How to Be a Smarter Shopper Right Now
If you’re in the mood to spend, you’re not alone.
“In the first half of 2021, we saw a return of optimism and spending,” says Tamara Charm, who works for the global management consulting firm McKinsey as an agile consumer insights leader.
And yet the way we’re buying reflects the many long-term changes brought on by the pandemic. E-commerce sales (long on the upswing) jumped 32 percent in 2020, more than double the growth rate in 2019, according to the market research firm Mintel. Even as shoppers venture back into walk-in stores now that vaccines have eased restrictions, online sales remain strong. The experience of having almost everything delivered to one’s door has probably changed some shopping habits for good.
In a February 2021 Consumer Reports nationally representative survey (PDF) of more than 2,500 Americans, 76 percent said that “shopping is a better experience today because the internet makes it easier to get whatever I want, whenever I want it.”
It’s hard to argue with convenience. “People are generally still working from home at least part of the time, and have more flexibility to order online and be home for deliveries,” says Greg Daco, chief U.S. economist at Oxford Economics.
But despite the convenience factor—or the enthusiasm for going into stores again—the process of shopping, whether it’s for a Halloween costume or an outdoor fire pit, comes with new complications because of price inflation, product shortages, and shipping delays. Plus, the endless options available online can make it difficult to find just what you need.
The best way to shop today depends on what you’re buying, how much you want to spend, and when you need it. Read on for our expert guide to get the right stuff at the right price.
Before You Start Shopping, Ask This
What Do You Want?
Follow the path that Samantha Gordon, CR’s deals editor, recently took when she moved into a new house and needed, well, everything. “I searched online for things like ‘best coffee maker,’ ” she says. When you do that, your search engine will come up with links to online content offering reviews and opinions on products (for example, CR’s own “Best Coffee Makers of 2021”), as well as listings from retailers. Use the articles to learn about the types of products available—say, drip vs. pod-style machines. Then you can drill down to specific ones from there.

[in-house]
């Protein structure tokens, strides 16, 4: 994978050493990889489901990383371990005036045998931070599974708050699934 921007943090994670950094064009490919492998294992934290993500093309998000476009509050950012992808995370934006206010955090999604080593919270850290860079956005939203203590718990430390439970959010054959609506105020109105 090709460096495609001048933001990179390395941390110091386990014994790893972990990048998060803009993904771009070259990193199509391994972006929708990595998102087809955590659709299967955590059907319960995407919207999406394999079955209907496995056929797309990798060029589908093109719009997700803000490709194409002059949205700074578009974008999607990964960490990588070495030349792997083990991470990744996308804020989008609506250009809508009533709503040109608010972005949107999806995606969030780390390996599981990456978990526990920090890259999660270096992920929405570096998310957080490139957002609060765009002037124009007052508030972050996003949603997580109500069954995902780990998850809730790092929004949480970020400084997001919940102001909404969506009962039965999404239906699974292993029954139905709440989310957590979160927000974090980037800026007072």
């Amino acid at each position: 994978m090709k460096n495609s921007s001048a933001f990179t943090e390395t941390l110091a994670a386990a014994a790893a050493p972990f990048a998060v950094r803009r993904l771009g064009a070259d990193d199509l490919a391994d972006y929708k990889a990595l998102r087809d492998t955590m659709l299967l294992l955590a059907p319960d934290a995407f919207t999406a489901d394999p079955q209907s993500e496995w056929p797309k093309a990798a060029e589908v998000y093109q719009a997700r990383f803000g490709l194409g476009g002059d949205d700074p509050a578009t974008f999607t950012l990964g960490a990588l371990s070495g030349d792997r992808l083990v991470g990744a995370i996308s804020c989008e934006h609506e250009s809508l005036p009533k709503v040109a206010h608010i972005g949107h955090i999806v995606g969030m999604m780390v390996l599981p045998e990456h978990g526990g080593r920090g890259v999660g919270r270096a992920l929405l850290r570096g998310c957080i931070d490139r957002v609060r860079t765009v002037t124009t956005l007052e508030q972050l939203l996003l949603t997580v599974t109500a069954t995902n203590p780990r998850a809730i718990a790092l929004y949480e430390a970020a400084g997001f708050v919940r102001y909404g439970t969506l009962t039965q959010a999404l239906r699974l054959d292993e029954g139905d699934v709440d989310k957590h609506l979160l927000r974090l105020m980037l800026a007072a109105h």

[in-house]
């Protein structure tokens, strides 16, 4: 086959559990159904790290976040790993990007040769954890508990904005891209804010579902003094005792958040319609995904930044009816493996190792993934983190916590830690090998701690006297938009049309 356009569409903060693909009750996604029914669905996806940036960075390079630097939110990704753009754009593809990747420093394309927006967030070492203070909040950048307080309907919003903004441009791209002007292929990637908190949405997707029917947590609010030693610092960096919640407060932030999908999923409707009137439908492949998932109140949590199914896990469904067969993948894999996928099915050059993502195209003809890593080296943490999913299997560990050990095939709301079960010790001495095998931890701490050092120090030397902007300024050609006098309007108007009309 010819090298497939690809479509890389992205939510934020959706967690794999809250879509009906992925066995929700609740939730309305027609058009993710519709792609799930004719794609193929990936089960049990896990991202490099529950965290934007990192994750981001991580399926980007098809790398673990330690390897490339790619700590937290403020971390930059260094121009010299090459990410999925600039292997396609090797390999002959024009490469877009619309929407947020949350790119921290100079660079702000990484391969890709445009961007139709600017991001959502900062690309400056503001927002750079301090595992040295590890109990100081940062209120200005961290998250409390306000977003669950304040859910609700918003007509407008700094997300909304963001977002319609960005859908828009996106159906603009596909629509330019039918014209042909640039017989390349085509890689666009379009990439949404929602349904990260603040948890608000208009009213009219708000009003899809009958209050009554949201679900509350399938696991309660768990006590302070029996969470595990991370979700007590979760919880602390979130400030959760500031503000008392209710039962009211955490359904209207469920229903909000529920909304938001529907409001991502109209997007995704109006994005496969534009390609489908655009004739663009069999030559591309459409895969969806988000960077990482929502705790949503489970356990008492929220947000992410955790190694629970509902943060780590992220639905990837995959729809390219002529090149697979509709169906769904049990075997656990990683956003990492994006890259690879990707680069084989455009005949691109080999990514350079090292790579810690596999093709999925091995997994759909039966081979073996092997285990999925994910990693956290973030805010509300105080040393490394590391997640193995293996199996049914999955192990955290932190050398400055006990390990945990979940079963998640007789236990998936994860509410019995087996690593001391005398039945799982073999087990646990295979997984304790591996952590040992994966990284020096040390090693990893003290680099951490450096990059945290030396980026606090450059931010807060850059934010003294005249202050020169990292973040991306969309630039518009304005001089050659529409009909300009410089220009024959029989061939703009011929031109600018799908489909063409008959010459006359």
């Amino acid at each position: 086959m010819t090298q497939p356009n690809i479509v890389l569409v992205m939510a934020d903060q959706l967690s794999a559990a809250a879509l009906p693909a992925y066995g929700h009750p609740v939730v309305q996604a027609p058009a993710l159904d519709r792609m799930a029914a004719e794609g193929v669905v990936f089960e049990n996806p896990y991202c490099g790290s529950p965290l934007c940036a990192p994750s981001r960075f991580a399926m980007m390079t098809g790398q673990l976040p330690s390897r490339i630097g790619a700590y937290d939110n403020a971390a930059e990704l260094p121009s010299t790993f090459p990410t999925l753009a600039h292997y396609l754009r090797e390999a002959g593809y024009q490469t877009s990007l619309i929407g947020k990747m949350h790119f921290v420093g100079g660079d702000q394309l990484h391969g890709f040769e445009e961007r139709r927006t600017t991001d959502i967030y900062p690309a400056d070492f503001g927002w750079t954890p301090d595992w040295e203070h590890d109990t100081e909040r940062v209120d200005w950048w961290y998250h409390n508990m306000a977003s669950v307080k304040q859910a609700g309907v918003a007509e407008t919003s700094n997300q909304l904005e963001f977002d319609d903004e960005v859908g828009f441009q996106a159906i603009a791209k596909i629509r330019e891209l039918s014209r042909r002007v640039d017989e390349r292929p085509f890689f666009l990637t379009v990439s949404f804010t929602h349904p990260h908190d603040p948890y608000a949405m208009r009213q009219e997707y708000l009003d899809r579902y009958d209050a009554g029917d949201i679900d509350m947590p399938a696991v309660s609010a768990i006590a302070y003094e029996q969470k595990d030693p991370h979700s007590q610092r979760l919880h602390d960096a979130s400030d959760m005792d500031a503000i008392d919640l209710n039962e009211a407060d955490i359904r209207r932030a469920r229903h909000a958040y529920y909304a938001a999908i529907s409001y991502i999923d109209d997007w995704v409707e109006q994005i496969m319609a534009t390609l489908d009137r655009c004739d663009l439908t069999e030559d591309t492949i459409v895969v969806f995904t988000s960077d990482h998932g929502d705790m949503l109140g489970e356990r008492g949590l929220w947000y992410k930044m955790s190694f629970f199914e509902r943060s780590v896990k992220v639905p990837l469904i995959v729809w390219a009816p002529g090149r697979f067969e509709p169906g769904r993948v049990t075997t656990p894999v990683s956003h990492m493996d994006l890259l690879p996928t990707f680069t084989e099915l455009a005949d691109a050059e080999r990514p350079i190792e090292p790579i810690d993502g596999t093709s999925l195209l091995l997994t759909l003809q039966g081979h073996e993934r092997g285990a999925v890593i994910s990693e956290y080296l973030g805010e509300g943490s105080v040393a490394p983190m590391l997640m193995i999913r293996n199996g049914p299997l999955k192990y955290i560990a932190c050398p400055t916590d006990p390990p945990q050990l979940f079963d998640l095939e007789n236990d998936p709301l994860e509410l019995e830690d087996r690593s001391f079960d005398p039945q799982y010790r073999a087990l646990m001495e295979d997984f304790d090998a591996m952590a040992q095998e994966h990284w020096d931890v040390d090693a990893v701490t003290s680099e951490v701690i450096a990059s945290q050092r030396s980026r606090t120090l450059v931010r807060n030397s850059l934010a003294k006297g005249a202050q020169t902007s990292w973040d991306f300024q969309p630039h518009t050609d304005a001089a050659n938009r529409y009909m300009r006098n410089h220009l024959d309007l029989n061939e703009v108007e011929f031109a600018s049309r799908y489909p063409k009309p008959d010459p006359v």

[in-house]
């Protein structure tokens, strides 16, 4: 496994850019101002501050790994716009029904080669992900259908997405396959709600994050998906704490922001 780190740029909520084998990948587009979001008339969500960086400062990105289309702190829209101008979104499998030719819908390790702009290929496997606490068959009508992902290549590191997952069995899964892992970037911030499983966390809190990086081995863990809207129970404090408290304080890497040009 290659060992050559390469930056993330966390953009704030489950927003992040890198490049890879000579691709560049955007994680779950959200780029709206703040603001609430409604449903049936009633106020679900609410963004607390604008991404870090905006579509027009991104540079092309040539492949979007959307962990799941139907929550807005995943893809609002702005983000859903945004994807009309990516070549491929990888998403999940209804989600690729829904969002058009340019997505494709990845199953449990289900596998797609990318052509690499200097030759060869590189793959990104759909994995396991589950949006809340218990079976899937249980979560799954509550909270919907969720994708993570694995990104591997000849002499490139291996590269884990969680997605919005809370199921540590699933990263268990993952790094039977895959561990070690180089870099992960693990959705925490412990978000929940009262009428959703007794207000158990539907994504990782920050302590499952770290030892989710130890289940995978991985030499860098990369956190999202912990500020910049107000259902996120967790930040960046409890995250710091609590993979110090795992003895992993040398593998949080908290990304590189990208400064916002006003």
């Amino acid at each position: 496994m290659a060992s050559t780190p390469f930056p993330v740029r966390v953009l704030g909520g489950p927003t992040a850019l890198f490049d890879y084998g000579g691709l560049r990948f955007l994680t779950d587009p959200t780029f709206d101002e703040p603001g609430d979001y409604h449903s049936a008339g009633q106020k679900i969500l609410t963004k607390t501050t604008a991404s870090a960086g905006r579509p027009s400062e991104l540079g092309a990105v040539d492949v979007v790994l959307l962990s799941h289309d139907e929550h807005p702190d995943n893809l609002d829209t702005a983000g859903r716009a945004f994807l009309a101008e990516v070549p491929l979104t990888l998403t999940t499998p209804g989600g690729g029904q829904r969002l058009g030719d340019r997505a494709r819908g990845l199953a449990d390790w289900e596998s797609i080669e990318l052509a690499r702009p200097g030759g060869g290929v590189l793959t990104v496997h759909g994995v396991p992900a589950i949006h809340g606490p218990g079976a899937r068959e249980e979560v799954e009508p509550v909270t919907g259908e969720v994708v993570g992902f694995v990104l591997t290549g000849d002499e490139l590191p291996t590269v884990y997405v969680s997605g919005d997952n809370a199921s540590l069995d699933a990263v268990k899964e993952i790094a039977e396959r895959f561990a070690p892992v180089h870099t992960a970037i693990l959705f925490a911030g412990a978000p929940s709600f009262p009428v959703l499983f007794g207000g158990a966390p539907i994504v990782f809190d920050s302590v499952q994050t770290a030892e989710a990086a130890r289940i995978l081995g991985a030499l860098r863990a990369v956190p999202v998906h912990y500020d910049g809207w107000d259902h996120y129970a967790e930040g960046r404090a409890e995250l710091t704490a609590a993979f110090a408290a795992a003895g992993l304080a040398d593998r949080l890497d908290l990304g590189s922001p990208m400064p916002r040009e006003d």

Does It Fit Your Needs?
Set a budget for yourself and eliminate anything outside its limits. By reading multiple reviews, you’ll get a sense of price ranges and which brands are best. Keep in mind, however, that not all reviews are authentic. (A study by the review analysis site Fakespot pegged the percentage of fake reviews on Amazon at about 30 percent.) If you’re not familiar with a brand, read the comments about it in social media posts, where people might talk about quality and customer service. And check the return policy so that you don’t get stuck with a stinker.
Shop In-Store or Online?
Almost half of consumers said they missed the ability to touch and try products on the spot during lockdowns, and 35 percent said they missed the social aspect of shopping, according to a study by Mood Media in June. See more reasons you might want to go to a store. Here are some other considerations.
Size: The bigger the item, the more important it might be to see it in person—and to check the return policy, says Julie Ramhold, a consumer analyst at the shopping comparison site DealNews. “The only thing worse than getting stuck with an item you can’t use is getting stuck with one that’s also heavy and awkward, and has to be removed by someone else.”
Price: If you know what you want and you’re just looking for a good deal, go online. Take pet food: You’ll find enticing discounts from online retailers, and you can get even better prices through loyalty programs. Plus, there’s no lugging heavy bags of chow to and from your car.
An influx of overly positive or negative reviews posted within a week or two could mean they’re not legit, says Saoud Khalifah, founder of the review analysis site Fakespot. Other red flags include spelling errors and repetitive language in multiple reviews. See if you can find video reviews; they tend to be harder to fake, say Khalifah and CR’s deals editor, Samantha Gordon.
Set Yourself Up to Save
When McKinsey asked consumers about what they planned to splurge on this year, Tamara Charm expected them to say travel and dining. They did say that, but they also said they looked forward to buying electronics, home goods, cosmetics, and more. “Folks are excited to spend as life gets back to normal,” she says.